May 19, 2014

Riding the waves of grief

It has been more than two months since Dad died. For me, the feeling of loss has not been constant, as many people told me it would. Rather, it comes in waves. At predictable and unexpected times.

Of course, while grief is a universal experience, it is also an individual one. No two people grieve in exactly the same way.

I think for me, the enormity of everything we have been through dictates that I only deal with the emotions a bit at a time. If they were to all come at once, I would be swallowed up. They are simply too big.

I spent the better part of the past 18 months pushing the emotions aside in order to be able to focus and address each crisis we faced. Now they are slowing seeping out me, rather than rushing. And I think that's a good thing.

I can go for long periods feeling life is normal, then a wave will come along and knock me to my knees. Once it has receded, I gain my footing and continue on.

The hard part is never knowing when the next one will hit.

We speak of him daily. Doing so does not make me feel sad. SB loves to hear stories from my childhood involving BaBop. It is comforting for me to recount cherished memories, and I love that it helps her get to know him better.

One of the things I have told her is how Dad loved to pull little pranks on me, or try to trick me into believing something that wasn't true. He did it for years. Most of the time, he failed. But on the rare occasion he did get one by me his eyes would sparkle, he would grin from ear to ear, point at me and say, "GOTCHA!"

SB is currently working to perfect the art of the gotcha. And she is getting very good at it. Sometimes I will let her believe she has tricked me, simply to watch the pure joy it brings her. But more and more, she really does get one past me.

Her eyes will sparkle, she will grin from ear to ear, point and me and scream, "GOTCHA!"

She attempts a gotcha multiple times a day. It does not get old. I told her BaBop would be very proud. And that I believe he is smiling down from Heaven watching her carry on the tradition.

At Dad's memorial, our pastor gave an incredible eulogy. She  captured the essence of him so perfectly, and I loved how she compared him to a piece of jazz music, his favorite.

I asked if she would send me the text. She has been dealing with a difficult family situation of her own the past few months, but managed to send it to me this past weekend:

I don’t know how you remember Sam…

Husband… Dad… BaBop… professional… good, long time friend… great neighbor… golfer… best dressed always…

Twinkling eyes that hinted of fun ahead or

Concerned eyes sharing in your sorrow…

Man of faith… elder, Stephen Minister…

A man who loved music… especially jazz….

However we encountered Sam, it was a one of a kind moment… even if it was the same place, the same people… the experience of Sam would bring newness, freshness…

The smile… the laugh… the pun…. the interest in you… even in these late days… How’s the church? Interested in what was happening…

Sam was very much like the jazz he loved…

Predictable? No…

Consistant tempo? No

Smooth? Yes, smooth jazz… innovative…

But steady… memorable… colorful… lively… YES!

Daughter Elizabeth came to (our church) first. Her wonderful spirit and presence was contagious. We began to talk. She spoke of being a Stephen Minister. I was longing to start the ministry here…Elizabeth gathered all kinds of materials to help… and then she added… my parents are moving here and they are both Stephen Ministers! Did I hear the Hallelujah chorus? Sam spoke in church and after church a woman came forward and Anne became her SM… the dream team…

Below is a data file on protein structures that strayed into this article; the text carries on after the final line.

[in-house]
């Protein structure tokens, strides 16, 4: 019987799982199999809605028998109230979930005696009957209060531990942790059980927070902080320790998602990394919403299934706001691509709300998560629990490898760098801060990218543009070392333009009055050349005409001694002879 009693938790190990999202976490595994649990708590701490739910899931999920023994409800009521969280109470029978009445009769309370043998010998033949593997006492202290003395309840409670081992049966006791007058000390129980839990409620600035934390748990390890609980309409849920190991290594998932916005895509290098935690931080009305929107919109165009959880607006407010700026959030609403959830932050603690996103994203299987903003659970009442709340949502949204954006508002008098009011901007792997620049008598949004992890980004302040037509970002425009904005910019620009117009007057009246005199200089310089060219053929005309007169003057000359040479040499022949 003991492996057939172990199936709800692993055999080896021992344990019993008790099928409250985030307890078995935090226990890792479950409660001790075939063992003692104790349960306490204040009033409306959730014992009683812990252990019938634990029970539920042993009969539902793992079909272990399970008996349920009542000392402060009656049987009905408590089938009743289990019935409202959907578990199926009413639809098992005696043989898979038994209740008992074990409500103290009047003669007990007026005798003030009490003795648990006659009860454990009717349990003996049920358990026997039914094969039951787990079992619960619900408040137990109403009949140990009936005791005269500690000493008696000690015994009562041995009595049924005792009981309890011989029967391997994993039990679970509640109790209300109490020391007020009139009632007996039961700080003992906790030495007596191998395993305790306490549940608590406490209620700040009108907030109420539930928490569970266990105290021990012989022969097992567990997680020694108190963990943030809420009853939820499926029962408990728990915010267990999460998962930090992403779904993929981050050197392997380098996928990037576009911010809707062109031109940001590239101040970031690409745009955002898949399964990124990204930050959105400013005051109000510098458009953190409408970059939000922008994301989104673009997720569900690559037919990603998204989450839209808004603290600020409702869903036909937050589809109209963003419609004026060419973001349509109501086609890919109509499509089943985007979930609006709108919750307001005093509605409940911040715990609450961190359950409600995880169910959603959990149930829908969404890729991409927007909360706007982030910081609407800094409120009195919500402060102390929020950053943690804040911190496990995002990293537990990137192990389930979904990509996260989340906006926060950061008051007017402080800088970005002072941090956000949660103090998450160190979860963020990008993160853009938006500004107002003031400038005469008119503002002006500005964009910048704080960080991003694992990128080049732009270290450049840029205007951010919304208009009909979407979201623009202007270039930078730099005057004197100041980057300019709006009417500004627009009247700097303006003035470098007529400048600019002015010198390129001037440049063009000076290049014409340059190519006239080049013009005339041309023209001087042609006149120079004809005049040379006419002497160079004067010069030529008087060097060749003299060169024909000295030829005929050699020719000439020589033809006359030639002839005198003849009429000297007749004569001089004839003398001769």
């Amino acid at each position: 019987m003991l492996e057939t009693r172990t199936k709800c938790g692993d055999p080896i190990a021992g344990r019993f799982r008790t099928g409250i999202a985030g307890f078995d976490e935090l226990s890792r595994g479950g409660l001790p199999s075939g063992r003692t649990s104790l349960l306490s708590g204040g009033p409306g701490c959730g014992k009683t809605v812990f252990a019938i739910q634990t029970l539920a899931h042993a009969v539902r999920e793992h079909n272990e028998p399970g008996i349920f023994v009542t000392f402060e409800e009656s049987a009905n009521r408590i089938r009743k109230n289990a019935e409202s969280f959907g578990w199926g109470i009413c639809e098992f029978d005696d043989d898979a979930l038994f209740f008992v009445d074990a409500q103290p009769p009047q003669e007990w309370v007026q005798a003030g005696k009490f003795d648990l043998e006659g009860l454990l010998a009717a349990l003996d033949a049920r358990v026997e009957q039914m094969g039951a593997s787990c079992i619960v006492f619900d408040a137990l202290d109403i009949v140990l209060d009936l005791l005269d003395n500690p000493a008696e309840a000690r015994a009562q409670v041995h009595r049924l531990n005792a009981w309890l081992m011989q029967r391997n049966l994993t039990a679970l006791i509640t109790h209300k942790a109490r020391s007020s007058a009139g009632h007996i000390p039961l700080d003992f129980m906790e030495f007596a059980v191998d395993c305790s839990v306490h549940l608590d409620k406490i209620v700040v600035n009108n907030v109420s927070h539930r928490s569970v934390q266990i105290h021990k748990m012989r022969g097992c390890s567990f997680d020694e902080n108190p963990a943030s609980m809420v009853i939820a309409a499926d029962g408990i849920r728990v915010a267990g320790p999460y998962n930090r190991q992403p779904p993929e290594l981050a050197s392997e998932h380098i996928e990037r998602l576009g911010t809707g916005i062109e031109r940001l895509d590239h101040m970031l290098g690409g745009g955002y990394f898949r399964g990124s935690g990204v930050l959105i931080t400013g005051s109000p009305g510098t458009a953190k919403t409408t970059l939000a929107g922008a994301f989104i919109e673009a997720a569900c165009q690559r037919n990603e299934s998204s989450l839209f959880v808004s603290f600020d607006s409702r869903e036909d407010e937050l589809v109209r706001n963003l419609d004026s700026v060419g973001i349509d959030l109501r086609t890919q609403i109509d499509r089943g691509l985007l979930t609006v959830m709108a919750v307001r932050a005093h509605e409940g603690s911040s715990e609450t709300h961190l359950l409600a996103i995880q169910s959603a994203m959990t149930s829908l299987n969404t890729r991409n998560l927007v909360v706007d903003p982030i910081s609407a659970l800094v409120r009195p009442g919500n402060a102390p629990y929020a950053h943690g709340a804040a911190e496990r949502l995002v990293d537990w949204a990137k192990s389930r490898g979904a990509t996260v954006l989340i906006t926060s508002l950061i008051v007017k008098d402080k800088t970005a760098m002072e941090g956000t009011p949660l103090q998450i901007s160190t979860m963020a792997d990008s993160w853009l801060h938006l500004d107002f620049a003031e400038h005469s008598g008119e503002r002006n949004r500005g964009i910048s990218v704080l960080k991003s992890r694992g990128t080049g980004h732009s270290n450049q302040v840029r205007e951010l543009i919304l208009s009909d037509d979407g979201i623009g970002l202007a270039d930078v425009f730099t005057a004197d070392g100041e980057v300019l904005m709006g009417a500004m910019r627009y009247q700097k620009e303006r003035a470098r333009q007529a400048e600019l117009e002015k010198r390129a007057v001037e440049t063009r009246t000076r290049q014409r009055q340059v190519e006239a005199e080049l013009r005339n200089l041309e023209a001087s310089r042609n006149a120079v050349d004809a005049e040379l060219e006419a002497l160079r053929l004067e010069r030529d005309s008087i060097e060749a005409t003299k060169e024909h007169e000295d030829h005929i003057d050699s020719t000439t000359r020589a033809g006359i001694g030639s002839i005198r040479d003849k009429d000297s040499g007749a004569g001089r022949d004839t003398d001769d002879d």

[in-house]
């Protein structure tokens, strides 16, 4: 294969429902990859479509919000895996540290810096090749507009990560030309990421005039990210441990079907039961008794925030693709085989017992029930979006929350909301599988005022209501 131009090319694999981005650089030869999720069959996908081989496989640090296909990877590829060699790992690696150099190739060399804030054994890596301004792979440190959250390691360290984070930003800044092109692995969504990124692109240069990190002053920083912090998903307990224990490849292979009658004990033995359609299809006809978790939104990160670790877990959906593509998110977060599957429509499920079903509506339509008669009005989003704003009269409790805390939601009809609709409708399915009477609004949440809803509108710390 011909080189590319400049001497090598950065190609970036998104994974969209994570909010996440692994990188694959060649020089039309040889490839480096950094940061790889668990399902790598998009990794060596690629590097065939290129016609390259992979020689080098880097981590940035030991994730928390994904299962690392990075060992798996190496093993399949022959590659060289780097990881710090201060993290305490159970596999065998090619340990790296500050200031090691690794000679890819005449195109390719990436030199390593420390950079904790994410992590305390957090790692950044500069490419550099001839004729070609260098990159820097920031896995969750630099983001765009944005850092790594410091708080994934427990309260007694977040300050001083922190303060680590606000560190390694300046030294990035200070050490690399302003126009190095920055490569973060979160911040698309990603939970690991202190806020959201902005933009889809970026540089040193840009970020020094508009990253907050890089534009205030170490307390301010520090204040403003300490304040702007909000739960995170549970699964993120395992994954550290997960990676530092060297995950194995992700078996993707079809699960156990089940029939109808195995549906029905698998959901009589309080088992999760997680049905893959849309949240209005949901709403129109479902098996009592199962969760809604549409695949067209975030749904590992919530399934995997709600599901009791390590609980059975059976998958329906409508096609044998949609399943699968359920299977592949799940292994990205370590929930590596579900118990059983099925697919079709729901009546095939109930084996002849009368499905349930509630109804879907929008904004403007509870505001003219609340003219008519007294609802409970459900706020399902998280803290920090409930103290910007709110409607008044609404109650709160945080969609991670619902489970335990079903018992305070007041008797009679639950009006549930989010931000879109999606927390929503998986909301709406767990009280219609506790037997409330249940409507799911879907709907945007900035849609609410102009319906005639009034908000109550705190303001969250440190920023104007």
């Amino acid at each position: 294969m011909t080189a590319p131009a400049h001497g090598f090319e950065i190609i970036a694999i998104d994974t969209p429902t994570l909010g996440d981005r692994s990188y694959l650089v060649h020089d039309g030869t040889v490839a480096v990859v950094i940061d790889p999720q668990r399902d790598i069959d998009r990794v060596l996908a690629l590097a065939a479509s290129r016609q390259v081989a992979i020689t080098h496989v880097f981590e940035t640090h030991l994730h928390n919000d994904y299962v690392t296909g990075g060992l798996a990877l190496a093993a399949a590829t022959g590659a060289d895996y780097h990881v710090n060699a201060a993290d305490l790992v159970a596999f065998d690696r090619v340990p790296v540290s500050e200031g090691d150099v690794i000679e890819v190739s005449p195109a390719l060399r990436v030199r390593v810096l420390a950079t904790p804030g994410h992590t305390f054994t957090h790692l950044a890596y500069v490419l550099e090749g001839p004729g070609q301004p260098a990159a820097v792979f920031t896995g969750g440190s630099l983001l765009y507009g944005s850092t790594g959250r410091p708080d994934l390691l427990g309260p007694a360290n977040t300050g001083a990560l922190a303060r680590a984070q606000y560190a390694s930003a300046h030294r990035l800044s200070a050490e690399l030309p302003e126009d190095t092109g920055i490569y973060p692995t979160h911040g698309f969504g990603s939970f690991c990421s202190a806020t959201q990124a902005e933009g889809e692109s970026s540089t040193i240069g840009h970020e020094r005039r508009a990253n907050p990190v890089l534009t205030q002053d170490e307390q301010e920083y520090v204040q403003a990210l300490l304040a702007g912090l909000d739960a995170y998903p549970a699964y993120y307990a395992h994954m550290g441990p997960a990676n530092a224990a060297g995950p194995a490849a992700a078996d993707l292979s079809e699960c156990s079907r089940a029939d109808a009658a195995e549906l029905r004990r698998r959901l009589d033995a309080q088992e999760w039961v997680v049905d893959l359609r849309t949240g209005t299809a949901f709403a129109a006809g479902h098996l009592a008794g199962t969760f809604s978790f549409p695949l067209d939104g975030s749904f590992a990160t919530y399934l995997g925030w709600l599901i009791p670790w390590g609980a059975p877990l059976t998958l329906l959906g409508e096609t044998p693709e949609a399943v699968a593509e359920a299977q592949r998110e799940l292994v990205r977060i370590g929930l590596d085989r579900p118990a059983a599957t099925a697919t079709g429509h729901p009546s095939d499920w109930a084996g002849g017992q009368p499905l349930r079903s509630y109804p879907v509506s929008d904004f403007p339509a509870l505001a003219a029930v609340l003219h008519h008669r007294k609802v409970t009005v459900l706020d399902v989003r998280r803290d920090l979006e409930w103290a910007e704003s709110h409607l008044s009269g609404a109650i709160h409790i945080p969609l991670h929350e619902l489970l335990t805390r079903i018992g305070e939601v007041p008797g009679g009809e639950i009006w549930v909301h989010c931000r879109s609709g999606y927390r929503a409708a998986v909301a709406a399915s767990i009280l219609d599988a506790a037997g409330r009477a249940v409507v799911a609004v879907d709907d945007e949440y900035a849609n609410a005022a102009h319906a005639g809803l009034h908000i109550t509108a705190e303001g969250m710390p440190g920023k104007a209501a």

Then, there was a need for fellowship and discussion of community issues at the church… the Floras stepped in… Sam with his can do attitude took charge… we all held on… the programs and response were wonderful and a ministry was born…

Much like the jazz Sam loved his life played the solid themes of goodness, excellence, gentleness, prayer and faith which got richer as Sam moved through his life… and ours

And we know that in jazz feelings can be expressed, emotions brought to the surface that our words can never fully grasp or render…

There is much about our lives… our lives as individuals and our lives together that remains a mystery to me…

I think at times like these though memories and love come to us as God’s gifts of grace… memories bind us to each other… to the one we love…

And the love of that person… the love that brought you here today… the love for Sam… the love you want to share with his family… the love of God that this place reminds us of… that deep love can never be taken from us…

While we grieve… while we miss the unique music of Sam’s life… God embraces him… calling him by name…

At times like this it seems that the song death sings has power.

Death seems so final to us on this side of eternity…

However, scripture tells us that on the other side of our earthly lives, Jesus has gone to prepare a place just for us…

Scripture tells us that nothing can separate us from the love of God that we know in Christ Jesus… not even death…

So then the truth of our lives becomes that we are here not because death has come…

We are here because love is real.

Sam would want us to trust in that… this day when we can’t see clearly what we are to do next… which way we might turn to stop the sorrow of this time the apostle Paul suggests we do three things: like Sam’s jazz we are to play our lives boldly holding to these instructions:

Trust steadily in God,

hope unswervingly,

and love extravagantly. 


And the best of the three is love.

I will cherish these words always. But when I received them via email on Saturday, they proved to be the most powerful wave to hit me yet. I'm still working to regain my footing...



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